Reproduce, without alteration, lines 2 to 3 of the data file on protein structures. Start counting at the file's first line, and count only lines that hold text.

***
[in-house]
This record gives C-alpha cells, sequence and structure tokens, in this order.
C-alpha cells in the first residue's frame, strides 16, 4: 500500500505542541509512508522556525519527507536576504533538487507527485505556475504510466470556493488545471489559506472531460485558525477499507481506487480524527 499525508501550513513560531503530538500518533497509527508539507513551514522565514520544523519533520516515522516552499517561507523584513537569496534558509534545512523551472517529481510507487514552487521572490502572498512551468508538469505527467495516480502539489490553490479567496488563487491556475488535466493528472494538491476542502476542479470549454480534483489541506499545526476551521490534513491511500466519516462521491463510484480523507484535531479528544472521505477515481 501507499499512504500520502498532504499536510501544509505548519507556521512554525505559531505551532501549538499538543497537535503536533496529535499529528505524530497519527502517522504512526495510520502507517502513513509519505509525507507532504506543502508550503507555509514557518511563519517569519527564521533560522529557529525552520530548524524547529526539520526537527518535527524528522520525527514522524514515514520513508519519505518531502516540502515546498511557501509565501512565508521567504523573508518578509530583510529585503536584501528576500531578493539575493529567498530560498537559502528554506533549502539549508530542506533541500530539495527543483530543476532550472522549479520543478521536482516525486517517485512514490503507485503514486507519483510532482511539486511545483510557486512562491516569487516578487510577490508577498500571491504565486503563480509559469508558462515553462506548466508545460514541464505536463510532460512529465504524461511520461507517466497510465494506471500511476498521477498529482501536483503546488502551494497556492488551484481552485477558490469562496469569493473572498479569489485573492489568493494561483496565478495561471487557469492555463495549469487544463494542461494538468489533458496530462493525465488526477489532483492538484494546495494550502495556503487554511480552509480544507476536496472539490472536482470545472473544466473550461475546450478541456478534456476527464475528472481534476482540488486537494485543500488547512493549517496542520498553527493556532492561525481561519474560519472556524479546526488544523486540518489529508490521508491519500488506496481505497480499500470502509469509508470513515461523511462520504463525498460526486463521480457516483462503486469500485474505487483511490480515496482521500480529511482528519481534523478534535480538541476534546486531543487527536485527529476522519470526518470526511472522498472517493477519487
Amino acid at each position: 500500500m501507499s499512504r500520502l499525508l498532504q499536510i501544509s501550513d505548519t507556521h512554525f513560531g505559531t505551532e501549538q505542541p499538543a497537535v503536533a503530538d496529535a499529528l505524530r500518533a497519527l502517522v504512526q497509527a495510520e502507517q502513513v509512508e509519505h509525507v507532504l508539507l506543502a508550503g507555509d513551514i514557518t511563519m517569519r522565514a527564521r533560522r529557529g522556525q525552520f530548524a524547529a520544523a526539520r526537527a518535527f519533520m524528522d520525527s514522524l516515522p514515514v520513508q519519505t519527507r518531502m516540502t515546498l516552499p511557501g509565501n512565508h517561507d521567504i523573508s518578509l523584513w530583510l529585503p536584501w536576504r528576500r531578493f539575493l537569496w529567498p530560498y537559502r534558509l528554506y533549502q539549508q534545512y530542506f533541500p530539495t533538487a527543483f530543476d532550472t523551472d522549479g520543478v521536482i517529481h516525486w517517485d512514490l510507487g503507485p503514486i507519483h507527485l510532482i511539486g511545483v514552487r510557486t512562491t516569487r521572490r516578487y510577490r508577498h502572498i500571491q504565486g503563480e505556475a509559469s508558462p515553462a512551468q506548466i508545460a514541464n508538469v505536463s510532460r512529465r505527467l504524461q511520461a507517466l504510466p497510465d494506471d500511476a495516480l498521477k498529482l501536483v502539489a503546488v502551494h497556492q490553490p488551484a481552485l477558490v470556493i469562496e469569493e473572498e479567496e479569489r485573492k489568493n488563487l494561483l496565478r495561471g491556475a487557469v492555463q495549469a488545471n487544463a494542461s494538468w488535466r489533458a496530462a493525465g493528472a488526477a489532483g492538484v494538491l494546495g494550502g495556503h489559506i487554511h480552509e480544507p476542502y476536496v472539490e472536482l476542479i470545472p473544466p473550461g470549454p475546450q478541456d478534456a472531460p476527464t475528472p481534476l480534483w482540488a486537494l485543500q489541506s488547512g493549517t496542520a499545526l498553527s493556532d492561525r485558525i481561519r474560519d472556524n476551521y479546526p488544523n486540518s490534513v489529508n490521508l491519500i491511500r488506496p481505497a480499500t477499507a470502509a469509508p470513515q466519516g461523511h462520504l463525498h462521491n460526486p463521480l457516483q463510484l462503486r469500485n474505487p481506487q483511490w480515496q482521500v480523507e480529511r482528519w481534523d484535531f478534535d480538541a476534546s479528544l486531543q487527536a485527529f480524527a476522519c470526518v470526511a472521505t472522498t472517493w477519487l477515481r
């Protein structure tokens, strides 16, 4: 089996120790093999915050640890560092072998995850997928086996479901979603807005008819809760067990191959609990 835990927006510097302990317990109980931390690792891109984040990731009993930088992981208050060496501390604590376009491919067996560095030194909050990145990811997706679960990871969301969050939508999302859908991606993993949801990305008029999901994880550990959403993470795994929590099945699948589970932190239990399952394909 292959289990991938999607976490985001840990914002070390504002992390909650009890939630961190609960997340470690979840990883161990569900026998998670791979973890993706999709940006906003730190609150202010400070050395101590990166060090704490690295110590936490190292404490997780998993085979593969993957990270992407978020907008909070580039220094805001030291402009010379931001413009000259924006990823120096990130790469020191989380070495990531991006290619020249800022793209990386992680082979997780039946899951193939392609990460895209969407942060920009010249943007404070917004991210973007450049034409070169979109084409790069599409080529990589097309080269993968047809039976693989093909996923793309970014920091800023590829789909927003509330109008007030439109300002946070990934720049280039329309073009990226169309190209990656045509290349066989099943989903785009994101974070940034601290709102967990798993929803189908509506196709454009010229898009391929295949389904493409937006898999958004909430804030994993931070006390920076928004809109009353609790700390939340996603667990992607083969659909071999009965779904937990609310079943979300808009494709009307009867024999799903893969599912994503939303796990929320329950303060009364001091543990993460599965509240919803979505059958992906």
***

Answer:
This record gives C-alpha cells, sequence and structure tokens, in this order.
C-alpha cells in the first residue's frame, strides 16, 4: 500500500505542541509512508522556525519527507536576504533538487507527485505556475504510466470556493488545471489559506472531460485558525477499507481506487480524527 499525508501550513513560531503530538500518533497509527508539507513551514522565514520544523519533520516515522516552499517561507523584513537569496534558509534545512523551472517529481510507487514552487521572490502572498512551468508538469505527467495516480502539489490553490479567496488563487491556475488535466493528472494538491476542502476542479470549454480534483489541506499545526476551521490534513491511500466519516462521491463510484480523507484535531479528544472521505477515481 501507499499512504500520502498532504499536510501544509505548519507556521512554525505559531505551532501549538499538543497537535503536533496529535499529528505524530497519527502517522504512526495510520502507517502513513509519505509525507507532504506543502508550503507555509514557518511563519517569519527564521533560522529557529525552520530548524524547529526539520526537527518535527524528522520525527514522524514515514520513508519519505518531502516540502515546498511557501509565501512565508521567504523573508518578509530583510529585503536584501528576500531578493539575493529567498530560498537559502528554506533549502539549508530542506533541500530539495527543483530543476532550472522549479520543478521536482516525486517517485512514490503507485503514486507519483510532482511539486511545483510557486512562491516569487516578487510577490508577498500571491504565486503563480509559469508558462515553462506548466508545460514541464505536463510532460512529465504524461511520461507517466497510465494506471500511476498521477498529482501536483503546488502551494497556492488551484481552485477558490469562496469569493473572498479569489485573492489568493494561483496565478495561471487557469492555463495549469487544463494542461494538468489533458496530462493525465488526477489532483492538484494546495494550502495556503487554511480552509480544507476536496472539490472536482470545472473544466473550461475546450478541456478534456476527464475528472481534476482540488486537494485543500488547512493549517496542520498553527493556532492561525481561519474560519472556524479546526488544523486540518489529508490521508491519500488506496481505497480499500470502509469509508470513515461523511462520504463525498460526486463521480457516483462503486469500485474505487483511490480515496482521500480529511482528519481534523478534535480538541476534546486531543487527536485527529476522519470526518470526511472522498472517493477519487